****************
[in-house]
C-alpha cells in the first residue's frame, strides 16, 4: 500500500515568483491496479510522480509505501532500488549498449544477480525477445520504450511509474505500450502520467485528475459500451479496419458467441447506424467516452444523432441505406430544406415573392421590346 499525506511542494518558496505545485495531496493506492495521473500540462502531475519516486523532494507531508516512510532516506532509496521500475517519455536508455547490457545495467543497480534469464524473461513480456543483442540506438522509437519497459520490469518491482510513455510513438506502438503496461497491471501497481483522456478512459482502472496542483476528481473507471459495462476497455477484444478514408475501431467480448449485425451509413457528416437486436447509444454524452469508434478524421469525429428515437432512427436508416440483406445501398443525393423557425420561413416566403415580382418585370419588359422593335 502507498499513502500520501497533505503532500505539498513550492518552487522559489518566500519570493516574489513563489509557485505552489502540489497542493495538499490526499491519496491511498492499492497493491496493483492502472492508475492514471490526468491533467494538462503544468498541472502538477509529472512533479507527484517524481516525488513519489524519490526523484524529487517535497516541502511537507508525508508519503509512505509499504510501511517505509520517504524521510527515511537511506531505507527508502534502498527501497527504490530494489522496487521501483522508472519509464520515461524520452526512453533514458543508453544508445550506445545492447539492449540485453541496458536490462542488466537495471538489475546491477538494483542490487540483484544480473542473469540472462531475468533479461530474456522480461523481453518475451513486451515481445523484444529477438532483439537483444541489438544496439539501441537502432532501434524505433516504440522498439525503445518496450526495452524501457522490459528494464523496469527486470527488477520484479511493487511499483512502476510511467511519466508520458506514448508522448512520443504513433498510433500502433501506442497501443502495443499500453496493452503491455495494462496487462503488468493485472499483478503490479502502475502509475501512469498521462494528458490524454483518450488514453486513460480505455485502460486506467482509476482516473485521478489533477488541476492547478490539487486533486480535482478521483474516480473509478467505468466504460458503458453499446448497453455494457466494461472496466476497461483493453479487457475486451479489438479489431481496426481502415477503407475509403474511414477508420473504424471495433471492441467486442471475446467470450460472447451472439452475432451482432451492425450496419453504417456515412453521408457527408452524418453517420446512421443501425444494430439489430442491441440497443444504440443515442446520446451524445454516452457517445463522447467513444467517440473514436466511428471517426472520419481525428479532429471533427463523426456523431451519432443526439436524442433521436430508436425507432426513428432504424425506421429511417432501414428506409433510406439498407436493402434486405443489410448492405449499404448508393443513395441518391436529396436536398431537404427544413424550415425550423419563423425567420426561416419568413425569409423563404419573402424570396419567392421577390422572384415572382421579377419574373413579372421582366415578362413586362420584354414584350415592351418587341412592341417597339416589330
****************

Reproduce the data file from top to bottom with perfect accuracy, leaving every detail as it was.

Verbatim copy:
[in-house]
C-alpha cells in the first residue's frame, strides 16, 4: 500500500515568483491496479510522480509505501532500488549498449544477480525477445520504450511509474505500450502520467485528475459500451479496419458467441447506424467516452444523432441505406430544406415573392421590346 499525506511542494518558496505545485495531496493506492495521473500540462502531475519516486523532494507531508516512510532516506532509496521500475517519455536508455547490457545495467543497480534469464524473461513480456543483442540506438522509437519497459520490469518491482510513455510513438506502438503496461497491471501497481483522456478512459482502472496542483476528481473507471459495462476497455477484444478514408475501431467480448449485425451509413457528416437486436447509444454524452469508434478524421469525429428515437432512427436508416440483406445501398443525393423557425420561413416566403415580382418585370419588359422593335 502507498499513502500520501497533505503532500505539498513550492518552487522559489518566500519570493516574489513563489509557485505552489502540489497542493495538499490526499491519496491511498492499492497493491496493483492502472492508475492514471490526468491533467494538462503544468498541472502538477509529472512533479507527484517524481516525488513519489524519490526523484524529487517535497516541502511537507508525508508519503509512505509499504510501511517505509520517504524521510527515511537511506531505507527508502534502498527501497527504490530494489522496487521501483522508472519509464520515461524520452526512453533514458543508453544508445550506445545492447539492449540485453541496458536490462542488466537495471538489475546491477538494483542490487540483484544480473542473469540472462531475468533479461530474456522480461523481453518475451513486451515481445523484444529477438532483439537483444541489438544496439539501441537502432532501434524505433516504440522498439525503445518496450526495452524501457522490459528494464523496469527486470527488477520484479511493487511499483512502476510511467511519466508520458506514448508522448512520443504513433498510433500502433501506442497501443502495443499500453496493452503491455495494462496487462503488468493485472499483478503490479502502475502509475501512469498521462494528458490524454483518450488514453486513460480505455485502460486506467482509476482516473485521478489533477488541476492547478490539487486533486480535482478521483474516480473509478467505468466504460458503458453499446448497453455494457466494461472496466476497461483493453479487457475486451479489438479489431481496426481502415477503407475509403474511414477508420473504424471495433471492441467486442471475446467470450460472447451472439452475432451482432451492425450496419453504417456515412453521408457527408452524418453517420446512421443501425444494430439489430442491441440497443444504440443515442446520446451524445454516452457517445463522447467513444467517440473514436466511428471517426472520419481525428479532429471533427463523426456523431451519432443526439436524442433521436430508436425507432426513428432504424425506421429511417432501414428506409433510406439498407436493402434486405443489410448492405449499404448508393443513395441518391436529396436536398431537404427544413424550415425550423419563423425567420426561416419568413425569409423563404419573402424570396419567392421577390422572384415572382421579377419574373413579372421582366415578362413586362420584354414584350415592351418587341412592341417597339416589330